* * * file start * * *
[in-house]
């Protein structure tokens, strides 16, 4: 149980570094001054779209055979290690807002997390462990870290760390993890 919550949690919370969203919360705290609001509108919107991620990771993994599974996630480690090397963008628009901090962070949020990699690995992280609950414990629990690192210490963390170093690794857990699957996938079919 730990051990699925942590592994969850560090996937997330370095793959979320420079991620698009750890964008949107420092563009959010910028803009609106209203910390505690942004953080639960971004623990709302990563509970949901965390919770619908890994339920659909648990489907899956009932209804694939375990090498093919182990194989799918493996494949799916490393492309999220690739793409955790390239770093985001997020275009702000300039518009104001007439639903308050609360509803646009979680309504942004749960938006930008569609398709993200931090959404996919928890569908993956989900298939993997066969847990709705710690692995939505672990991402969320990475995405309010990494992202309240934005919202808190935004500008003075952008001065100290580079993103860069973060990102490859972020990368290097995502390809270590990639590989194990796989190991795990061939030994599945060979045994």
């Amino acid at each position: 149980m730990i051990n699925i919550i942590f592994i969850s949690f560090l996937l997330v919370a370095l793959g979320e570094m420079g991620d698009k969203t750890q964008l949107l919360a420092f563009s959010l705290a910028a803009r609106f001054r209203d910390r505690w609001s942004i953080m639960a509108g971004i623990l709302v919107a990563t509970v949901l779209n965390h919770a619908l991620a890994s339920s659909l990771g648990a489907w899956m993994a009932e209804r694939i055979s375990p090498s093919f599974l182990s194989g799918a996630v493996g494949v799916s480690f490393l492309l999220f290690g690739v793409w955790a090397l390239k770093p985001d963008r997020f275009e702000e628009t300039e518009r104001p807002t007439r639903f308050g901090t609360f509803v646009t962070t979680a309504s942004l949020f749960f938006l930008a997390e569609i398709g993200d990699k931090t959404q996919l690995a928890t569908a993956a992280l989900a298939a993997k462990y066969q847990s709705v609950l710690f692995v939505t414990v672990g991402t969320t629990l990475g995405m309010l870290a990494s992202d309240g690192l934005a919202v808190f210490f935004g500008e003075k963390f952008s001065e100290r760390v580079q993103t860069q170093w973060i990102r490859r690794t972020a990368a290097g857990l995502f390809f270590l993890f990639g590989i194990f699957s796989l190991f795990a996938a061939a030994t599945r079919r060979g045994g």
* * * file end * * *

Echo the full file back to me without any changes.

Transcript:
[in-house]
């Protein structure tokens, strides 16, 4: 149980570094001054779209055979290690807002997390462990870290760390993890 919550949690919370969203919360705290609001509108919107991620990771993994599974996630480690090397963008628009901090962070949020990699690995992280609950414990629990690192210490963390170093690794857990699957996938079919 730990051990699925942590592994969850560090996937997330370095793959979320420079991620698009750890964008949107420092563009959010910028803009609106209203910390505690942004953080639960971004623990709302990563509970949901965390919770619908890994339920659909648990489907899956009932209804694939375990090498093919182990194989799918493996494949799916490393492309999220690739793409955790390239770093985001997020275009702000300039518009104001007439639903308050609360509803646009979680309504942004749960938006930008569609398709993200931090959404996919928890569908993956989900298939993997066969847990709705710690692995939505672990991402969320990475995405309010990494992202309240934005919202808190935004500008003075952008001065100290580079993103860069973060990102490859972020990368290097995502390809270590990639590989194990796989190991795990061939030994599945060979045994």
């Amino acid at each position: 149980m730990i051990n699925i919550i942590f592994i969850s949690f560090l996937l997330v919370a370095l793959g979320e570094m420079g991620d698009k969203t750890q964008l949107l919360a420092f563009s959010l705290a910028a803009r609106f001054r209203d910390r505690w609001s942004i953080m639960a509108g971004i623990l709302v919107a990563t509970v949901l779209n965390h919770a619908l991620a890994s339920s659909l990771g648990a489907w899956m993994a009932e209804r694939i055979s375990p090498s093919f599974l182990s194989g799918a996630v493996g494949v799916s480690f490393l492309l999220f290690g690739v793409w955790a090397l390239k770093p985001d963008r997020f275009e702000e628009t300039e518009r104001p807002t007439r639903f308050g901090t609360f509803v646009t962070t979680a309504s942004l949020f749960f938006l930008a997390e569609i398709g993200d990699k931090t959404q996919l690995a928890t569908a993956a992280l989900a298939a993997k462990y066969q847990s709705v609950l710690f692995v939505t414990v672990g991402t969320t629990l990475g995405m309010l870290a990494s992202d309240g690192l934005a919202v808190f210490f935004g500008e003075k963390f952008s001065e100290r760390v580079q993103t860069q170093w973060i990102r490859r690794t972020a990368a290097g857990l995502f390809f270590l993890f990639g590989i194990f699957s796989l190991f795990a996938a061939a030994t599945r079919r060979g045994g």